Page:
Interactive blogging experimentation

I’m playing with a new technique of writing that I call “interactive blogging.” What is it? Well, instead of writing a post like I’m doing here and then publishing it after I’ve finished it, I post WHILE I’m writing my ideas on a topic. I’ll start a Twitter post like, but I will post it onto friendfeed. I’ve set friendfeed to publish to Twitter, but when it does it leaves a URL at the end of the tweet back to the friendfeed item. That lets me setup some interesting questions that I’ll write really quickly on. The advantage here is that I can see how people are reacting LIVE to my ideas. They often ask me questions and take me down paths I wasn’t expecting to go. Here’s some examples, wonder what you think:

I will discuss why I can never have another Diet Coke here.

Health privacy is dead. Here’s why.”

Too many choices at Best Buy. Photo and discussion.

Want a news tip? Amazon Kindle is sold out. Hint here.

@netvalar now wants to know about friendfeed’s rooms. Here’s why they are the coolest tool for Twitter users

“To new friendfeeders (there are thousands due to Twitter invites and follows), here’s what you need to know.”

On the other hand, sometimes you just need to do a really well thought out post and not have the distractions. Comments from other people are distractions and they can take you down paths that aren’t very productive and interrupt flow. You can see all that in the examples above. But they are fun to do because engagement from other people is fun and addictive.

Seesmic & Disqus add up to video comments and more

If you aren’t a blogger you probably haven’t noticed this company named Disqus unless you really are paying attention when you leave a comment. But head over to Dave Winer’s blog, click on the comments, and if you leave a comment there, like I just did, you aren’t actually leaving it on Dave Winer’s blog. You’re using Disqus‘s commenting service.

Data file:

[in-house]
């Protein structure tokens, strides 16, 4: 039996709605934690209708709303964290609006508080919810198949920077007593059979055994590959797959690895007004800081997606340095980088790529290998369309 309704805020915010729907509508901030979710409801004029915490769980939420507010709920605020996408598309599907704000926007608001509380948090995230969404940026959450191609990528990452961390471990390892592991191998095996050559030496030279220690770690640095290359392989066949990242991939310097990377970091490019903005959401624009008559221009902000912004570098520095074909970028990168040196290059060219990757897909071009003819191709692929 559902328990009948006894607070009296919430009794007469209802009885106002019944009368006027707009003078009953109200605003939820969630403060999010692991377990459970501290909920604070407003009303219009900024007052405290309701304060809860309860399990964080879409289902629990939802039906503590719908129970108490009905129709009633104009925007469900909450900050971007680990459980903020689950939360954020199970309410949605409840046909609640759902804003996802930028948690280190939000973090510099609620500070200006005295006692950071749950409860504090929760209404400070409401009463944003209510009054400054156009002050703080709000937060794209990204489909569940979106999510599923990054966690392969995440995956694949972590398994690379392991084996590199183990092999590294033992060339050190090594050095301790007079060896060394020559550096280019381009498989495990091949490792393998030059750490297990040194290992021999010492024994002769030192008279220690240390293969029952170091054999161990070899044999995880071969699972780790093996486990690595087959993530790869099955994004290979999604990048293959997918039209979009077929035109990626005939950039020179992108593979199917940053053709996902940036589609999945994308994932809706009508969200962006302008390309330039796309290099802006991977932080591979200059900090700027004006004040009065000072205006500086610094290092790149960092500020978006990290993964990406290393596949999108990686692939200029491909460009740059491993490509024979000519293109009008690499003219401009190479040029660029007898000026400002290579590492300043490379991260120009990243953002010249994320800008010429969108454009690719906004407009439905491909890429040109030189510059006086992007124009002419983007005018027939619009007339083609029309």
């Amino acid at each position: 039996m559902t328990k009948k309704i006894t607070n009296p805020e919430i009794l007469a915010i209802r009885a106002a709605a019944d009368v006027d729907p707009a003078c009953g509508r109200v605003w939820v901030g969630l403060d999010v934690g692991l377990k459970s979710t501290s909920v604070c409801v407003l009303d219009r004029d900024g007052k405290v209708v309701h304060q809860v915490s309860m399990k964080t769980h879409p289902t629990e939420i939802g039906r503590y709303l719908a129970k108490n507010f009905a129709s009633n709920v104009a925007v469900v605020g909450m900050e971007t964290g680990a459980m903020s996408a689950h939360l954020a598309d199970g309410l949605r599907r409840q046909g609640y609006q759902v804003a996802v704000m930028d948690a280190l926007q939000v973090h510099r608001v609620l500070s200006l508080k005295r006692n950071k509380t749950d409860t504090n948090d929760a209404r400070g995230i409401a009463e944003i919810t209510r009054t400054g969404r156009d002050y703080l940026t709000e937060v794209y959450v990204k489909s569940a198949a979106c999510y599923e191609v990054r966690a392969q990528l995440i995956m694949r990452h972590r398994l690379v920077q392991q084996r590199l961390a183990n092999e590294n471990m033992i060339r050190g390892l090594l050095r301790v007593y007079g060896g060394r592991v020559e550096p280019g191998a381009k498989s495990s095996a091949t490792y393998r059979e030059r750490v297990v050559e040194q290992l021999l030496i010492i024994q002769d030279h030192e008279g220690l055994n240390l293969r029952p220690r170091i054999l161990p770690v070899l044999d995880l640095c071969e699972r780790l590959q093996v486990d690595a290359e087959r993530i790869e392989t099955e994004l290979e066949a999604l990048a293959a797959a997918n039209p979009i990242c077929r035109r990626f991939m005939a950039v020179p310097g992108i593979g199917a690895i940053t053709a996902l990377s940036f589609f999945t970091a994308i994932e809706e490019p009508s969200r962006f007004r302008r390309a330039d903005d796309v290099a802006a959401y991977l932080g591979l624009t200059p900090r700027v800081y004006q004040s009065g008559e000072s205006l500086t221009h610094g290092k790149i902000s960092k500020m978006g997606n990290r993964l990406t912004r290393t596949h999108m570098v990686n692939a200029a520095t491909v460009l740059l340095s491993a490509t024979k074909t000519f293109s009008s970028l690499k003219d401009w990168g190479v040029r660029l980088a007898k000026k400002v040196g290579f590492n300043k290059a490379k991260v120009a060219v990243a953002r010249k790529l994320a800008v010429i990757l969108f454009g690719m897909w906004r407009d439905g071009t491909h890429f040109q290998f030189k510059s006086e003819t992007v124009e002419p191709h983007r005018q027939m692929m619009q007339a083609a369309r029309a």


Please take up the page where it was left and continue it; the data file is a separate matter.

“So what?” you’re probably asking.

Well, there’s a few things that Disqus does.

1. It hooks into FriendFeed. Why does that matter? Well, if you register your Disqus account (like I have) all of your comments left on blogs that use Disqus’s service, will show up on FriendFeed. Look at my FriendFeed stream. You’ll already see my Seesmic video comments that I left on some other blogs.
2. In the past hour they just turned on video comments thanks to a partnership with Seesmic. Go here to see my first video comment left on Dave Winer’s blog.
3. There’s an identity system. I don’t have to sign into comment on anyone’s blog who also has Disqus implemented. For instance, when I went over to costpernews.com and left another video comment there, I didn’t need to sign in. Plus my comments have my picture on them, which makes it less likely that someone will steal my identity.
4. Disqus comments are spam resistant. Because they use a robust identity system across blogs they can kick people off who misbehave.
5. Disqus comments are threaded.

Sam Harrelson was the first one to report the Seesmic/Disqus news on his CostPerNews blog.

Anyway, the reason I’m writing this is because the video commenting system is quite nice. Easy to use and easy to watch.

This is yet another piece in connecting us all together in the real time system I call “the World Wide Talk Show.”

Here’s some sites that have the Disqus/Seesmic commenting feature turned on:

http://loiclemeur.com/
http://louisgray.com/
http://shegeeks.net/
http://winextra.com/
http://avc.blogs.com/
http://howardlindzon.com/
http://scripting.com

More will almost certainly come soon. I’m looking at this technology too. I’ve been talking with Toni Schneider, CEO of Automattic (the folks who run my blog) and they are looking at a raft of things to do to make commenting better for WordPress.com users.

So, let the commenting wars begin!

If you are a blog owner, what do you think about Disqus? Like it? Recommend it to other people?